I can’t go to the beach without bringing home a shell or two. I just can’t seem to help myself. I may go to take the dogs for a walk but my pockets will be full of shells or a prime piece of beach glass by the time I get back to the truck. Most of my finds end up in a glass jar with the larger shells in a big basket on my porch. After decades of living on the Outer Banks, I have enough shells, but I am still compelled to bring a new find home.
Best Shelling Conditions
The Outer Banks is one of the top beaches for shell collectors. The variety is superb and ranges from cold water shells to warm water shells due to the gulf stream and Labrador current and the barrier island location. The “north” facing beaches, north of Buxton, include more cold water shells that can be found in New England. The “south” facing beaches, south of Hatteras, include more warm water shells that can be found in Florida.
The new Shelley Island, which recently formed off the Outer Banks this spring is ideally positioned in the north and south currents and is rumored to have great shells all the time. There is no telling how long the island will survive and visitors are advised to use caution and care in reaching the island. The rip current and “critters” can make the trip to the island dangerous.
While I tend to go to the same beach, all the beaches on the Outer Banks can have an abundance of shells with the proper conditions. Wind and wave conditions can change from day to day and affect the quantity and quality of shells washed ashore. Beaches without a sharp drop-off tend to have a better distribution of shells.
My favorite time to go shelling is right after a storm. It seems treasure always washes up after a storm and there is an abundance of new shells brought to shore. Sometimes, a day or two delay after a storm will bring more shells to shore during the gentler wave action.
A hurricane or nor’easter will bring piles of shells onto the beach for the shell seeker to cull through. The intrepid sheller will dig through piles of seaweed and other debris to locate shells the casual visitor will overlook. While you may get your hands dirty or slimy with seaweed, the resulting find is usually worth it. The seaweed helps to protect the delicate shells passage onto the beach.
The best time to hunt for shells is right after low tide before the high tide washes away the new finds. My best finds have always been in the morning before visitors arrive at the beach.
Outer Banks Sea Shell Varieties
The Scotch Bonnet is the official North Carolina State Shell. Yes, shelling is that important to NC that we have an official shell. The Scotch Bonnet ranges from 1.5” to 4” long, has a fat middle with brown squares in rows with 20 spiral grooves on the body. While not a large shell it is relatively rare and a prized find.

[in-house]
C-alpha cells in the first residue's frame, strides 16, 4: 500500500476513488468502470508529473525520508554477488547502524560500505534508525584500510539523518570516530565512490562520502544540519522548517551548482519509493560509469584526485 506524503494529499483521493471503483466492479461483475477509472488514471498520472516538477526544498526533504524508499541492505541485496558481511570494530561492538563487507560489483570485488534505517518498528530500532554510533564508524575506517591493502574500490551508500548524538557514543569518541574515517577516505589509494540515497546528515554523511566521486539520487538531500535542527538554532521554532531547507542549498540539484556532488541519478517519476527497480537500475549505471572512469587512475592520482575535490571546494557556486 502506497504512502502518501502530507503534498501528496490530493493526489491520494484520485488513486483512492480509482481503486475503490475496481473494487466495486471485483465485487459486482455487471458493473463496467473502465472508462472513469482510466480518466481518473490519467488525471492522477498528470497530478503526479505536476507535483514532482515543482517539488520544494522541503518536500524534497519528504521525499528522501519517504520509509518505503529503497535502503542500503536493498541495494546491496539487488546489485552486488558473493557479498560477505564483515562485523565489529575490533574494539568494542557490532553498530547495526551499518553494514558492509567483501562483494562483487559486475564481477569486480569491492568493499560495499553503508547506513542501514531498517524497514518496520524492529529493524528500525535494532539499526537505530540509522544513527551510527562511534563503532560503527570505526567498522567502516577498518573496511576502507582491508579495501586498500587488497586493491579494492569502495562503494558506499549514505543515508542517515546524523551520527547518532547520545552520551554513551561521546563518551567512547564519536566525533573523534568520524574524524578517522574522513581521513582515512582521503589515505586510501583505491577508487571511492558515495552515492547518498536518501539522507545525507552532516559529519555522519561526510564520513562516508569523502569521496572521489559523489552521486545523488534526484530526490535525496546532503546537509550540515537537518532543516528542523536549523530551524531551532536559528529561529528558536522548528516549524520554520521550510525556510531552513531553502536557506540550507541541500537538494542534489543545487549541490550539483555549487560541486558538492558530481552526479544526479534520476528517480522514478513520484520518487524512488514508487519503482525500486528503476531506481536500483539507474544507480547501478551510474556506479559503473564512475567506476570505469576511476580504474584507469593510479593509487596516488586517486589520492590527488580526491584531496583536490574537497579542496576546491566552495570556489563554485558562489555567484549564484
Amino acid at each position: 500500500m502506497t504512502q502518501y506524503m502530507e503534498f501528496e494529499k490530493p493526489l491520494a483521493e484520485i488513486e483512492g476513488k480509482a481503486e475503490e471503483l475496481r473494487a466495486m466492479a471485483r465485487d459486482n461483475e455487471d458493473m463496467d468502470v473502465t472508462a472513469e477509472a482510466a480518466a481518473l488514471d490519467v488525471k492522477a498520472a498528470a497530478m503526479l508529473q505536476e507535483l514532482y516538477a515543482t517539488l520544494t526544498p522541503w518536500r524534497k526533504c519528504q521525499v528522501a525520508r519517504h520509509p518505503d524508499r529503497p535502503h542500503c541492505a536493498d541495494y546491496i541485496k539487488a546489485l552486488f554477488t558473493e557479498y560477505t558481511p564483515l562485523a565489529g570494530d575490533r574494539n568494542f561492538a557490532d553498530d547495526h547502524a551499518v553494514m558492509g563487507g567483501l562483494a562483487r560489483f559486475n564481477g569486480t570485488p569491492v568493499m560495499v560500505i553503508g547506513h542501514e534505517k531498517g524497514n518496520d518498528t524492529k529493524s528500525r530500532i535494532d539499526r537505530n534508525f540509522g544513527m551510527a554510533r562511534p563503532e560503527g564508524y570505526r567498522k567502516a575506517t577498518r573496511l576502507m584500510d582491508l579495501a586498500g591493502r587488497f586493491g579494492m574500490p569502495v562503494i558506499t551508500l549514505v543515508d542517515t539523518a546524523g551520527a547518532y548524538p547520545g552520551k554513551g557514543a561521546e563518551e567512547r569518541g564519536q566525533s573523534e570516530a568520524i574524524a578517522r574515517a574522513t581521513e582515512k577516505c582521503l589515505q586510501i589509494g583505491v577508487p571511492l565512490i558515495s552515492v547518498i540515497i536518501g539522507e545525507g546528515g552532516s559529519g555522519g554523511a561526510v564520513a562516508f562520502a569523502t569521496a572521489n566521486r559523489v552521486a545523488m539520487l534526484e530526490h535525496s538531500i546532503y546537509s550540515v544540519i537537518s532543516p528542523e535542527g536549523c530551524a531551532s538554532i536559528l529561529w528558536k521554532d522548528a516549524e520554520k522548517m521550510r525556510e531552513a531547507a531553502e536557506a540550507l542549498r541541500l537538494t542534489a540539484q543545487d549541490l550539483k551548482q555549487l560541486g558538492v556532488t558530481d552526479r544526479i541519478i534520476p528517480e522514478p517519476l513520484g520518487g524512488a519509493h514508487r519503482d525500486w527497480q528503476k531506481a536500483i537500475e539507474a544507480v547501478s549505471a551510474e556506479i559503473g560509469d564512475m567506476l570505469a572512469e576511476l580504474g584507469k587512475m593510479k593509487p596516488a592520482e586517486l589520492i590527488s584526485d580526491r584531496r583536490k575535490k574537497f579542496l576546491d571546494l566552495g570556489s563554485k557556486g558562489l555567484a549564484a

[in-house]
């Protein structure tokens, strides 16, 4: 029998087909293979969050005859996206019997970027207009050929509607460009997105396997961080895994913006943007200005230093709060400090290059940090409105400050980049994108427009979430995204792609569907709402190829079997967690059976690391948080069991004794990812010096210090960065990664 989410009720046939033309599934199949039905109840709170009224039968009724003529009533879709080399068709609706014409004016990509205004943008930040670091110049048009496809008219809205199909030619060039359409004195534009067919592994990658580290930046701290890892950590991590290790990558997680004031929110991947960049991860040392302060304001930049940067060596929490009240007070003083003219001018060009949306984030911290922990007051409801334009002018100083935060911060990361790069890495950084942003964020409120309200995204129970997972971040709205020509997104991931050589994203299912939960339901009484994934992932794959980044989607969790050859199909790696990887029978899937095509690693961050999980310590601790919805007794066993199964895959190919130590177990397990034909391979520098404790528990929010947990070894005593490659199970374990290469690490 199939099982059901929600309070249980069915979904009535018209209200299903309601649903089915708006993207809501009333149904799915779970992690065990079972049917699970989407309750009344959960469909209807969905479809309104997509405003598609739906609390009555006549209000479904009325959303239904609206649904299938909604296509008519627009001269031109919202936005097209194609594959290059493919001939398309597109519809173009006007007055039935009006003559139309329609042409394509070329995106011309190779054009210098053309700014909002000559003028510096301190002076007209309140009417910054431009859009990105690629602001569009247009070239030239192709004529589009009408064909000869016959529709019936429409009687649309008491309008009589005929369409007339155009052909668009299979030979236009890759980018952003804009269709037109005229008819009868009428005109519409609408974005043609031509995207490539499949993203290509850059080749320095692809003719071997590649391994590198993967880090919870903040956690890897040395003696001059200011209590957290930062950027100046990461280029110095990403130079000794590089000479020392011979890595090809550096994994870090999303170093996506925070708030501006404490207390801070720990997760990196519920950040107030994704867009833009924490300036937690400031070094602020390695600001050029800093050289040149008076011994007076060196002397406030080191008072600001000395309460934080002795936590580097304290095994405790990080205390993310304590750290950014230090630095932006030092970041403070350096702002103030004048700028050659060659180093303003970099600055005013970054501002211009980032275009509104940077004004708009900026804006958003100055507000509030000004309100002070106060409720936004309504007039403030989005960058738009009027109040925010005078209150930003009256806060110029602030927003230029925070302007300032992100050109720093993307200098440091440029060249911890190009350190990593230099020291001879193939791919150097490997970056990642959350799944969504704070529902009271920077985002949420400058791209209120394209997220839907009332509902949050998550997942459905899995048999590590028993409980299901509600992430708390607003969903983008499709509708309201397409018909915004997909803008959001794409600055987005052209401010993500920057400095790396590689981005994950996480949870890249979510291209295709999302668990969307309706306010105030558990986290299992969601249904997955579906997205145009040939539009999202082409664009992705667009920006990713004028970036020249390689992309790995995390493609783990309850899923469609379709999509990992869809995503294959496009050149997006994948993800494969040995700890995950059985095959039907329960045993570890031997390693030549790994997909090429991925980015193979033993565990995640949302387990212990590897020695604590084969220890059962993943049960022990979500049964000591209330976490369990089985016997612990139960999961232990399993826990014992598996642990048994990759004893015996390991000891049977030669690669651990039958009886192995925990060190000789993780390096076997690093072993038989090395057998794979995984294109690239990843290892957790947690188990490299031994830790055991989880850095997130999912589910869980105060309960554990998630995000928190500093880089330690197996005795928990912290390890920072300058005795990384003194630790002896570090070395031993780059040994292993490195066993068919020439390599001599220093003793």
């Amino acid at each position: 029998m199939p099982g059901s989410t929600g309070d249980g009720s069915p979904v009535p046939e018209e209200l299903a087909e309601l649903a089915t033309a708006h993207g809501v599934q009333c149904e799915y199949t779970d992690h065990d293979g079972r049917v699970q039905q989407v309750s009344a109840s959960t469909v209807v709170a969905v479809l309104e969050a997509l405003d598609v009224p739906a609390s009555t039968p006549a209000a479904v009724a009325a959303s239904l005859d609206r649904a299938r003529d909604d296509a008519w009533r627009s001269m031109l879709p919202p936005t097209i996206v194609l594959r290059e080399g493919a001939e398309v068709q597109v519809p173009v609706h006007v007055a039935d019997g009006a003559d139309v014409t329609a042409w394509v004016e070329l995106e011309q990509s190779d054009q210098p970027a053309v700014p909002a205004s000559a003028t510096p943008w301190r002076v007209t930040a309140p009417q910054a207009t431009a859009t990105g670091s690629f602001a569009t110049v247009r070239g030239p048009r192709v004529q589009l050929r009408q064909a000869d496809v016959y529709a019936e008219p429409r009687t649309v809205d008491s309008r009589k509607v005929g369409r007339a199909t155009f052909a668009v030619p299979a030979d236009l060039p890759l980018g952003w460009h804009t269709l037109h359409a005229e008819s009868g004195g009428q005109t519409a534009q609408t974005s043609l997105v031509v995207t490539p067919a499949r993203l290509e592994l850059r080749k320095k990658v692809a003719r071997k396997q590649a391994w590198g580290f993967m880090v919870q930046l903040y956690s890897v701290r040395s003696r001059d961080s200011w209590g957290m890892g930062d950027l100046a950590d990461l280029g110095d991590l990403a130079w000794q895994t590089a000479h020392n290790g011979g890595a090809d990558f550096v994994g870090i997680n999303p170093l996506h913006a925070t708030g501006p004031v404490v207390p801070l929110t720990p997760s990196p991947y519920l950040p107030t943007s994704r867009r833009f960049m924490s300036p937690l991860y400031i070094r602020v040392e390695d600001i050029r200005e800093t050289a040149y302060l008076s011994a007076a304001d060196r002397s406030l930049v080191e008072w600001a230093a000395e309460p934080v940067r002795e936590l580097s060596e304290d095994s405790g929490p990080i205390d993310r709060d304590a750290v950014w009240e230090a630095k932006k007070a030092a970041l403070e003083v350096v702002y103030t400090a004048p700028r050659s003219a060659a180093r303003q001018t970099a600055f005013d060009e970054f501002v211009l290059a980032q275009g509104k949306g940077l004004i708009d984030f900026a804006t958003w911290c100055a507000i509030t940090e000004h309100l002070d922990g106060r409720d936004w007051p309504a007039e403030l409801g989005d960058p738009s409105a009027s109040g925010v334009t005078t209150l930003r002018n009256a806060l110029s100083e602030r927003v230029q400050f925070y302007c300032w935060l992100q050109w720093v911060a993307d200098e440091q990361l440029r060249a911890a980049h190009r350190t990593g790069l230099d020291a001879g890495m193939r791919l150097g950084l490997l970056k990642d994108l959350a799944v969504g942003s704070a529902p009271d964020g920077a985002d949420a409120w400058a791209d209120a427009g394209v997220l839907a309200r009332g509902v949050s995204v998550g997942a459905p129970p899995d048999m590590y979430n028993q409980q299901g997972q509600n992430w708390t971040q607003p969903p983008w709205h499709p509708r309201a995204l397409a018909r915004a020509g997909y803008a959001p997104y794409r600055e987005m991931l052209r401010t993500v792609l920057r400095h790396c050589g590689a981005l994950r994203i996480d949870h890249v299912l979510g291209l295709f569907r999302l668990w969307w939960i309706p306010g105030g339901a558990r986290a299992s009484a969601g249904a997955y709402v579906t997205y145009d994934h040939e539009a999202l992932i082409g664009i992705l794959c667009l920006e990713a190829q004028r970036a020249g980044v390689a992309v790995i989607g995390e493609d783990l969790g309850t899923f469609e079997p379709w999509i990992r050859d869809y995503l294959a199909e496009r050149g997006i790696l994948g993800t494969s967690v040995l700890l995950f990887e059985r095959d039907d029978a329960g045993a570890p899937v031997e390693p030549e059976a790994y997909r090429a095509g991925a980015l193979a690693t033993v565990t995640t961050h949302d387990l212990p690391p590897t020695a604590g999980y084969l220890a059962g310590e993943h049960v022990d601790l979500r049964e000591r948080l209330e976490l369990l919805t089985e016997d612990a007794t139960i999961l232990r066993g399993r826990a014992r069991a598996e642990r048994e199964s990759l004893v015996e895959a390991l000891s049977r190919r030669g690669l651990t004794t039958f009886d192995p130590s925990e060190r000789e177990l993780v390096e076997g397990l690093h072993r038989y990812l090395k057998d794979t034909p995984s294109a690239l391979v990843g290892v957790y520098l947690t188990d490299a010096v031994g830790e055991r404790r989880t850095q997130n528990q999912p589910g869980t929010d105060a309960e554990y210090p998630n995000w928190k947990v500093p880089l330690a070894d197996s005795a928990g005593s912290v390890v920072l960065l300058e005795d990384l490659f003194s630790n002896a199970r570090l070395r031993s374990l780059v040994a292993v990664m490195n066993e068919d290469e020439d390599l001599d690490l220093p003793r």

Queen Helmet Conch
The Queen Helmet Conch is a giant version of the Scotch Bonnet that can get as large as 10’. This shell is mostly cream-colored outside with a rich chocolate brown interior. The lip, also called the shield, is large and contains 10 “teeth”. This is also a rare find, most often on south facing beaches.
The Lightening Whelk can be found anywhere along the Outer Banks. Basically, it is a sea snail. It is one of the largest Whelks at 14” or more and is an impressive find just due to its size. It is unusual since the opening is left oriented and most spiral shells are right oriented. Color can vary, but typical is grayish white, tan or creamy yellow. The shell gets its name from its appearance, when young, with chestnut brown stripes that look like a lightning bolt.
The knobbed whelk looks almost the same as a lightning whelk except it has a right oriented opening. The exterior color can vary from grayish white to tan and the interior color can range from pale yellow to orange. The shell has low knobs or spines on its shoulder.
The Channeled Whelk has deep channeled spirals instead of the spiny ones found on the other whelks. The grayish-white shell has uneven purple brown streaks. It can range in size from 4 to 16 inches.
Olive shells are a conical shaped shell resembling a long pointed tube with a small number of spirals at the top. The inside can be pink or even dark purple. The outside of the shell, if not lessened by waves, sun and sand, can have intricate patterns of triangles or abstract designs for a gorgeous find. Most are only 2-3” long.
Augers are conical shaped, like screws, with spirals that extend the length of their bodies.
The Oyster Driller is also conical shaped but resembling a miniature whelks. Oyster drillers rarely get over 1” in size.
Periwinkles are also small finds, rarely reaching over an 1″ in size. They have fat conical bodies that taper off to a small point of spirals.
The Moon Snail ranges from 2 to 3.5”. It has four or five whorls with a glossy finish.
The sundials resemble a Nautica shell and has a flat, circular shape, with spirals running all the way from the perimeter-located mouth to the center of the shell. It is a beautiful shell and a wonderful find.
The Coquina shell is so abundant on the Outer Banks, there is even a beach, south of Nags Head named after the shell. These shells come in a range of colors, from pale purples and pinks to bright yellows and oranges, and can even feature stripes or interesting color combinations. While only 1” long, a shell bed of Coquina is a fabulous sight.
Scallops feature a range of colors from almost black to pure white.
No matter where you are staying on the Outer Banks, go to the beach and find a shell souvenir to remind you of your trip. While you are here visiting, contact Eillu to see how you can own your very own vacation home and collect shells on every visit. A vacation home can be a very profitable investment, with positive cash flow, that pays dividends with priceless family memories.